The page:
COMMENTARY—Saturday night was heartbreaking, not only for the Duncanville Panthers fans but for the supporters of Head Coach Reginald Samples.
After battling back to regain the lead 36-35 with one minute and seconds left in the game; a 56-yard Hail Mary pass by Galena Park North Shore snatched the dreams of Samples’ first state title.
Hours later, while preparing to watch the Dallas Cowboys take the same field at AT&T Stadium the initial shock has dissipated only to be replaced by disgust. Disgust at the idea some of my alumni and other amateur sports critics have expressed that Samples is cursed. And that his repeated losses at the big game are somehow comeuppance for past indiscretions.
Malarkey! Insert the real expletive I wanted to use.
Listen children, failure is inevitable in life. As a matter of fact, it is integral. Do not allow your dashed dreams of professional sports to disparage the reputation of someone doing well and changing lives in the process.
Even the legendary Tom Landry had trash records before 2 Super Bowls, 5 NFC Championships and a slew of winning seasons. In fact his first season he went win-less. And the next five seasons he famously never won more than four games each season. I wonder what unkind things fans and former players had to say about him?
Honored as the most winning black coach in UIL (University Interscholastic League) history, in three years Samples lead a team that was tied for last place in District 8-5A to the state championships.
Past Championship Attempts
Moreover, if he never gets a state championship ring, he has consistently made it deep into post season play with three different schools in three different classifications. That has to say something.
Samples coached Skyline to a 14-1 record and a berth in the Class 6A Division I semifinals in 2014. Skyline lost to eventual state champion Allen 52-34 after losing a 34-17 lead in the second half.
Ten years earlier Samples coached at Lincoln, who fought for the Class 4A Division II state championship in 2004. The epic battle against resulted in a loss to Kilgore 33-27 after a double overtime game.
I played for Samples at Lincoln High School from 1997 to 1999. Little did I know that it would be a transformative experience in my young life.
I transferred from Shreveport, La in mid-September 1997. I did not live in South Dallas and the deadline for the magnet program was long passed. All I knew is that journalism was in my future and the Communications Magnet at Lincoln High was the best starting point.
My grandfather, who was a Dallas County school bus driver at the time, didn’t take me to the front office to enroll me. Instead he took me directly to Coach Samples’ office and told him I needed to be in school.
Samples looked me up and down, walked me to the front office and told my mom she could go. And that was that. If I had not been in that place at that time in my life who knows where I would be today?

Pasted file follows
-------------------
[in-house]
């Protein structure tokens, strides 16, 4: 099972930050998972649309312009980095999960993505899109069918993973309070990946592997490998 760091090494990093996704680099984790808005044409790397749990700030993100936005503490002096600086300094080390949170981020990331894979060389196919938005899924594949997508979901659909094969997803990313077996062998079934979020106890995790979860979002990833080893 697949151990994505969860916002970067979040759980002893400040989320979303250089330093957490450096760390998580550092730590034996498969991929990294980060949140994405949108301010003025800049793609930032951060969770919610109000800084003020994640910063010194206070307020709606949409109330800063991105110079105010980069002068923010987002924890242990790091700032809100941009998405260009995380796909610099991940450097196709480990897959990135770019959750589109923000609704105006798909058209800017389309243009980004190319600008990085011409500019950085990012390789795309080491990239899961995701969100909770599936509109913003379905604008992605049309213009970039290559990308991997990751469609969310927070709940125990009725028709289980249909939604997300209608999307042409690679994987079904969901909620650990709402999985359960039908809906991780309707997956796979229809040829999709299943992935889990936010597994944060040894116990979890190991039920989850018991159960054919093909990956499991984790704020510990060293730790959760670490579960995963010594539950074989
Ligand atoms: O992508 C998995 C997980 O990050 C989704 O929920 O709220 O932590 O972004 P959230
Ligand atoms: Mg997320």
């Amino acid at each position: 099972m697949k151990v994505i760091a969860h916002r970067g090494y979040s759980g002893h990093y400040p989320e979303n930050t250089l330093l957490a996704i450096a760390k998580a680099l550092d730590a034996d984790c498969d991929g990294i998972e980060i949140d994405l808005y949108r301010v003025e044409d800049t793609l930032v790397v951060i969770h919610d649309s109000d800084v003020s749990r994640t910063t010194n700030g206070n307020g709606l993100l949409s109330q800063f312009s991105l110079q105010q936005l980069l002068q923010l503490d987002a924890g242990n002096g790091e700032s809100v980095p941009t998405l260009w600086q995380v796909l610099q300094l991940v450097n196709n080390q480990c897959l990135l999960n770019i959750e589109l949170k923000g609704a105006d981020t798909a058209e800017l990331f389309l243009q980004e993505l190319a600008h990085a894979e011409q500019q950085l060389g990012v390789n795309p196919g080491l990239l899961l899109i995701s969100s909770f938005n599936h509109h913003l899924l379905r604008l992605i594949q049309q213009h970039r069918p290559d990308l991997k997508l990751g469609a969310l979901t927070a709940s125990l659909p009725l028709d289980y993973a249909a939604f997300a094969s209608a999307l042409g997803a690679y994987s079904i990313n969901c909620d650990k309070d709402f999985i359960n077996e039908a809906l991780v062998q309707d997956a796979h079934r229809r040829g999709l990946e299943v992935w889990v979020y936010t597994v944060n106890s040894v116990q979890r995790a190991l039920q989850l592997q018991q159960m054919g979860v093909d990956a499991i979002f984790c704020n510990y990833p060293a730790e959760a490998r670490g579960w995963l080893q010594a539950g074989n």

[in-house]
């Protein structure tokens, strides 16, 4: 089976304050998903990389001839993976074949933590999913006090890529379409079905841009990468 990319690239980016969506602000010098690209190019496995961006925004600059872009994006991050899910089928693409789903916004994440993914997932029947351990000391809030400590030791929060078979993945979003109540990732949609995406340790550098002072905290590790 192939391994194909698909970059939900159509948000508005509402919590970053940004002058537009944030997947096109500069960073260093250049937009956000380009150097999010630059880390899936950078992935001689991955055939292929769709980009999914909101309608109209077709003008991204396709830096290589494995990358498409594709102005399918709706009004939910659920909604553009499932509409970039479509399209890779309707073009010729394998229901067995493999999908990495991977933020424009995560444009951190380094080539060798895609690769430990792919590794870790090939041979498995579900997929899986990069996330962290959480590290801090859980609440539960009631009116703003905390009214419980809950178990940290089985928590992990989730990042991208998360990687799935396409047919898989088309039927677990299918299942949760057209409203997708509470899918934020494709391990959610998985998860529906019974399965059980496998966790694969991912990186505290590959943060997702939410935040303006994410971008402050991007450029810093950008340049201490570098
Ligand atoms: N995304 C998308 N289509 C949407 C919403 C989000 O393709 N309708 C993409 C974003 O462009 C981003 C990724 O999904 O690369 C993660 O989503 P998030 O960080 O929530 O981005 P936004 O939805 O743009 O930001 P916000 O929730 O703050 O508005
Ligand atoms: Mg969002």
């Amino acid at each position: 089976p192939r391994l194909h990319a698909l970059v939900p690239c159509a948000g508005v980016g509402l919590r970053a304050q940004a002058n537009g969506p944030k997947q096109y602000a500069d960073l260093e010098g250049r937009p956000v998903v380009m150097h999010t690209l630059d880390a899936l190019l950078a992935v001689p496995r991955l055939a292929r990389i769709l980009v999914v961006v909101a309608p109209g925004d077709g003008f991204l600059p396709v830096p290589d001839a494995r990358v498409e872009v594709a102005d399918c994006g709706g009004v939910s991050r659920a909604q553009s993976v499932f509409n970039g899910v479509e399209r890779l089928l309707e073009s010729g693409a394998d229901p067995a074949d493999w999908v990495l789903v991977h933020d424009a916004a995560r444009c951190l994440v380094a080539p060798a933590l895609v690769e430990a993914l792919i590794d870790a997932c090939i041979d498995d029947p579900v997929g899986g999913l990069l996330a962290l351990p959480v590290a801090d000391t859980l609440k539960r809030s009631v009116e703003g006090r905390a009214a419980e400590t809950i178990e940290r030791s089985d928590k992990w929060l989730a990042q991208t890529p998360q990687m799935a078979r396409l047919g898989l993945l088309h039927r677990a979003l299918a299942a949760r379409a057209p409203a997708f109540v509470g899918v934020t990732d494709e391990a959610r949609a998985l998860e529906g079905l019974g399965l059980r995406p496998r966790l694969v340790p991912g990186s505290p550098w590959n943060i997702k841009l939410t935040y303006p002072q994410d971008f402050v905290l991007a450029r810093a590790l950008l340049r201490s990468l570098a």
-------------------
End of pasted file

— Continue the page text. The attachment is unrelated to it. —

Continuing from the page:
Honestly, I never was an exceptionally smart football player. Coupling strategy with dexterity was not my strongest point. But I was BIG. So, Samples put me on the defensive line most of the time. Just tell me who to tackle and I’ll tackle them.
This was fine for me because like many boys from a broken home I was mad. I just wanted the opportunity to hit someone. Because I was not strong enough to hit the man who hurt my mother, my brothers and me.
Also, during this time there were other coaches that made huge impacts on my life: Coaches Lewis, Johnson, Taylor and Potter. Up until this point in my life I had never interacted with so many positive black male role models at one time.
Often it was more than coaching football. It was feeding, mentoring, transporting and yes disciplining us. Sometimes those ham sandwiches before games might have been the only meal many of us had that night.
The fathering role became real to me when I realized I was excited for the weekly athlete grade sheet day. Teachers signed the form to guarantee an athlete’s grades behavior did not preclude him or her from play Friday night. I would be so pleased with myself as I turned it in. I would have perfect scores and many of my teammates … not so much.
But more than beating out my teammates — I wanted Coach to be proud of me.
Teachers would send us to the coach’s office before we would get sent to the discipline office then known as “Youth Action.” God forbid one of the coaches was on duty in Youth Action when you got sent down for disrupting class. This usually meant a paddling as well as extra running that evening at practice.
I can remember vividly many Monday evenings Samples yelling at me, “Don’t take that helmet off Josh! You’re going to run. Don’t stop. We can stay here all damn night. I don’t even like the Cowboys!”
So, while Coach Samples may not have a state sanctioned championship title, his trophies shine through in each and every student athlete that he inspired to complete high school. In every scholar that went on to attend and complete college, your steadfast determination is remembered. For those of us who did not have a father figure at home you taught us different aspects of manhood, and for all these things I say thank you.
We are your ultimate championship.